It won’t kill you.

And have you heard of headphones?

You Need the Alone Time

Because of the high interconnectedness of our world, solitude and deep thought is scarce. Email constantly berates us. Unknown spam phone numbers call us. The city lights blind us. Car honks pierce ears. Family wants to know how you’re doing. Work acts a bit invasive. It’s overwhelming. There is little time for critical self reflection and deep thinking.

We’re constantly rushing from one thing to another we forget to smell the roses. The end is fast approaching before we know it. You need to slow down. You don’t have to stop the fast life completely. It is just important to remember to slow down from time to time. Life passes you by in the blink of an eye. We need to appreciate the journey we are on.

Turn Them Off and Give Them to a Responsible Person

There are a number of ways to get rid of your electronics. I recommend turning them off and leaving them at home. If not, that’s okay. You can do the same in the glove compartment of your car. You can also turn them off and give them to someone responsible, someone who won’t use electronics on the trip like I did on my recent backpacking trip to Death Valley. This is a safe bet.

When I go hiking alone for instance, I put my phone on airplane mode and deep into my backpack. I do like to use my GPS if it works from time to time. It’s okay to be imperfect.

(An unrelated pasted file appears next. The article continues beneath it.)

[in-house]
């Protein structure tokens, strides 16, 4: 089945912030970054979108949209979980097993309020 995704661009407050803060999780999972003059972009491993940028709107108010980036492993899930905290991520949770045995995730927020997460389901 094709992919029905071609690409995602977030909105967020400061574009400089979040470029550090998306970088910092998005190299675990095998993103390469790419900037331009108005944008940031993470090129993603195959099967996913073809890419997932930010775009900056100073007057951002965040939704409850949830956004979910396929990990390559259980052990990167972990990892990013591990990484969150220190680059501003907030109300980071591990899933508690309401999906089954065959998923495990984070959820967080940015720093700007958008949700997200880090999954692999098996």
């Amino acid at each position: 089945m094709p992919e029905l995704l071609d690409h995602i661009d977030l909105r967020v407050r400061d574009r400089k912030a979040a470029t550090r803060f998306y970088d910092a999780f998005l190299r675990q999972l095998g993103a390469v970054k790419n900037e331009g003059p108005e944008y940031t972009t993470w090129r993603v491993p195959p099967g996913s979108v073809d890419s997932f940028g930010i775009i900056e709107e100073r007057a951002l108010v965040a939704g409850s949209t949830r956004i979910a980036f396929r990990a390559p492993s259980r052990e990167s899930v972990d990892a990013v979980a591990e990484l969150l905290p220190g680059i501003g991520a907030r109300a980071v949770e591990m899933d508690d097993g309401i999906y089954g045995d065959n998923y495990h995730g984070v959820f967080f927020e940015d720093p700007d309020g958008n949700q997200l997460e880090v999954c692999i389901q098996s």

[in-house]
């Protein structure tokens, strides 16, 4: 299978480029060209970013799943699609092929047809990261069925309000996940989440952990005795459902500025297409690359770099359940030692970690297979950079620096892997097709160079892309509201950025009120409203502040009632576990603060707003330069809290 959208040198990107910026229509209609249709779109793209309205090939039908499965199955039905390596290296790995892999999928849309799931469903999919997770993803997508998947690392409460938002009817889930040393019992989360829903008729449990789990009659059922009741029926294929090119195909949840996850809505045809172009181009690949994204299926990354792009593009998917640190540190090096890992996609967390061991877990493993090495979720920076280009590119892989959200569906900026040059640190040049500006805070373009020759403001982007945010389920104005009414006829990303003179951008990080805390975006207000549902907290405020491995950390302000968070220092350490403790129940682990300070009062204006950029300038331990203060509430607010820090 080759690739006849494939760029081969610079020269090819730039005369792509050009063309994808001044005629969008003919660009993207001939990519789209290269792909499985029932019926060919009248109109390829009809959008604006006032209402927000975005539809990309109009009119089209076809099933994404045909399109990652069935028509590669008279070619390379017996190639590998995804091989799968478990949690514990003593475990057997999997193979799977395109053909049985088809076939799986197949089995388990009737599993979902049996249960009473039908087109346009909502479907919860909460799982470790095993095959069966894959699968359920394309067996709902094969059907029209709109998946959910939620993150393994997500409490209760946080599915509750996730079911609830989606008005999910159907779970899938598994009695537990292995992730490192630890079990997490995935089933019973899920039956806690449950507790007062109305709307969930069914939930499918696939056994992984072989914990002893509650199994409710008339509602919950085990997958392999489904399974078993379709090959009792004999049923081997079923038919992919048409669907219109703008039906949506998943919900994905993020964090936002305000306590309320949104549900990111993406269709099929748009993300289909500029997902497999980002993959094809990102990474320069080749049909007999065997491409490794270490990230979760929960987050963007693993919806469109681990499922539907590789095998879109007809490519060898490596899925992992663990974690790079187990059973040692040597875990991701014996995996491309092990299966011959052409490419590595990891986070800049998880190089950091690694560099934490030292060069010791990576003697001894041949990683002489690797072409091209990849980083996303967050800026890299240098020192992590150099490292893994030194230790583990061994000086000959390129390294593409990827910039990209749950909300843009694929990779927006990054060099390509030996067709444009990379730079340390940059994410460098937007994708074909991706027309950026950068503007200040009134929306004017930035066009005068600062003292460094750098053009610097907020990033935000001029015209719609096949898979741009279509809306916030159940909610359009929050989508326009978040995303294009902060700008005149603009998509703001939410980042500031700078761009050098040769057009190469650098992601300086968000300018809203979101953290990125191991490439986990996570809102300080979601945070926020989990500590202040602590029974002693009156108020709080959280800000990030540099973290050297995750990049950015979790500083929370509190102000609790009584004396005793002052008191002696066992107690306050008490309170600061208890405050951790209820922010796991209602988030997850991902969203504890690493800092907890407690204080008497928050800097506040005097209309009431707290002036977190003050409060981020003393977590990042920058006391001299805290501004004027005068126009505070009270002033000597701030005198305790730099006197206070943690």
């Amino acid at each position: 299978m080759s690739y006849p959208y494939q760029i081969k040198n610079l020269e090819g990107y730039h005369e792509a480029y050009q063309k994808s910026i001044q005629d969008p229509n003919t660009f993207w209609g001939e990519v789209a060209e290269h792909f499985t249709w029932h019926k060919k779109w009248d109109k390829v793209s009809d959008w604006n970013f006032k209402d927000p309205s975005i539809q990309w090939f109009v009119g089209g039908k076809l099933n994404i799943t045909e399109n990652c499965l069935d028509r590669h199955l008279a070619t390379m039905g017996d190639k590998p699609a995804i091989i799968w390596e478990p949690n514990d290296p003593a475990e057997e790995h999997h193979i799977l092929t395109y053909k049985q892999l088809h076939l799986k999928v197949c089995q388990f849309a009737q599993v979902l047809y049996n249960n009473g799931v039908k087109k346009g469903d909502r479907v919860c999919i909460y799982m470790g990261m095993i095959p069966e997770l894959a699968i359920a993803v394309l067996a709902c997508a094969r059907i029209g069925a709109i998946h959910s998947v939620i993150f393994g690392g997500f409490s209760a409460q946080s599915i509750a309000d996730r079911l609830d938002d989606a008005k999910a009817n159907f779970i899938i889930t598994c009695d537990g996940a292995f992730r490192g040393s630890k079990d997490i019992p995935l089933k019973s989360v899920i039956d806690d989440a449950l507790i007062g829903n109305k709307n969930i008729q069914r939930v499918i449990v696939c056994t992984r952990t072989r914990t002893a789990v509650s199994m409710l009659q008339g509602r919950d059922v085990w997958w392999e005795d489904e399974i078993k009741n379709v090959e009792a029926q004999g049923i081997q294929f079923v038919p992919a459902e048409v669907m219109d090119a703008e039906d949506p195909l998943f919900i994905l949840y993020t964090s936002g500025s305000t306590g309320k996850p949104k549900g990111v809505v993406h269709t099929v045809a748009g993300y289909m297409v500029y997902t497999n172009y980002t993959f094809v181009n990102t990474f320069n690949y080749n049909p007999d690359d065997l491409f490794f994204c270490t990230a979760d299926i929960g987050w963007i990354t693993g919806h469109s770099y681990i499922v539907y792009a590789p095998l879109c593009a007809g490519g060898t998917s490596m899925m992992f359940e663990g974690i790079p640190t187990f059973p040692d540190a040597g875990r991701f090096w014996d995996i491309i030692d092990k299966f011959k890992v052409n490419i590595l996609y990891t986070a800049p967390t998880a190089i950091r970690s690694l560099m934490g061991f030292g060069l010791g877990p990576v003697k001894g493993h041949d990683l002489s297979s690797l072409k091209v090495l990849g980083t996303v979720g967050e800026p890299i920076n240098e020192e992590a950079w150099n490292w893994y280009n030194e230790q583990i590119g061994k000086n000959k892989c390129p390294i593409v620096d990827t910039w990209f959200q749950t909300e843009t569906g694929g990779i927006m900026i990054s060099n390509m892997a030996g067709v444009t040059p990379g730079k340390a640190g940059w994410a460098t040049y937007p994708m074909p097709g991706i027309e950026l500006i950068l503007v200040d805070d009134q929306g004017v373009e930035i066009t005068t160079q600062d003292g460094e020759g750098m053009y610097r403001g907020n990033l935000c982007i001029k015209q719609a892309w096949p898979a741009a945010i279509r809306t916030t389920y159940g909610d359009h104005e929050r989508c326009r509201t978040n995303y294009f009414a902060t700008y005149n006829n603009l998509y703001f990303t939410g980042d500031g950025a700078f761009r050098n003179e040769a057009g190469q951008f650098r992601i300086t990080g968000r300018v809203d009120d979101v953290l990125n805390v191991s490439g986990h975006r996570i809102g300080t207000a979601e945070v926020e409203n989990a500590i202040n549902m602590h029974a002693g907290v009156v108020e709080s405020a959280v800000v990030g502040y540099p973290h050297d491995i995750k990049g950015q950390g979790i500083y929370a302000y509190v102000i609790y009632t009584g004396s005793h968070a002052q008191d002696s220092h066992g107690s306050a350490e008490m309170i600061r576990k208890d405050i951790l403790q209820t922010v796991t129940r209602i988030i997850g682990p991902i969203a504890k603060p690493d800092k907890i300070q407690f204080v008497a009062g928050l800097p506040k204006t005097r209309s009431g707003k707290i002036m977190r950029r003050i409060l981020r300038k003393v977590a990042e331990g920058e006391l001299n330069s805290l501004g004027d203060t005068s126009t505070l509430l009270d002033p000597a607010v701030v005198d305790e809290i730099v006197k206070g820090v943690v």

More than likely, nine times out of ten, your boss will not have an important call or email for you that needs to be answered right this instance and not a moment later. You’re not the president of the United States. It can probably wait. The world will not end if you are unreachable for a few hours or a few days.

Make Sure You Have an Alternative in Place

It is one thing to take away the addiction. It’s another thing to fill the empty time. If you take an alcoholic for instance, they need something to take up their time from heavy drinking or else they renew their addiction with a vengeance. The free time eats away at them. The mind gnaws at them.

The same goes for your electronic habit.

Books, cards, board games, social interaction, contemplation, and the like all keep you busy. You don’t have to choose something complicated. You can go simple. Bring a journal along with you and write down your thoughts. The experience will be rejuvenating.

If you want to take pictures, then you can use an actual camera instead of your smart phone or a throwaway Kodak camera. You will have to actually take careful shots so you don’t waste the film.

‘Do You Want to Take a Hike Buddy?’

You should be all set to go. I hope you enjoyed this article as much as I did writing it. Now if you will excuse me, I need to go do some Tai Chi in the park :).

Before you go though, I definitely recommend you consider hiking. If you can walk, you can hike and you sure as heck will need some boots. That’s why my previous article, The Best Men’s Lightweight Waterproof Hiking Boots of 2019, is here to help (I update these types of articles annually and they come in comparable women’s pairs :)). Check it out. A solid boot will be sure to last for plenty of years of outdoor adventure to come.

If you have any thoughts, questions, or think I missed anything, do not hesitate to comment below and please share the article. Thank you so much and I hope you make it a great day!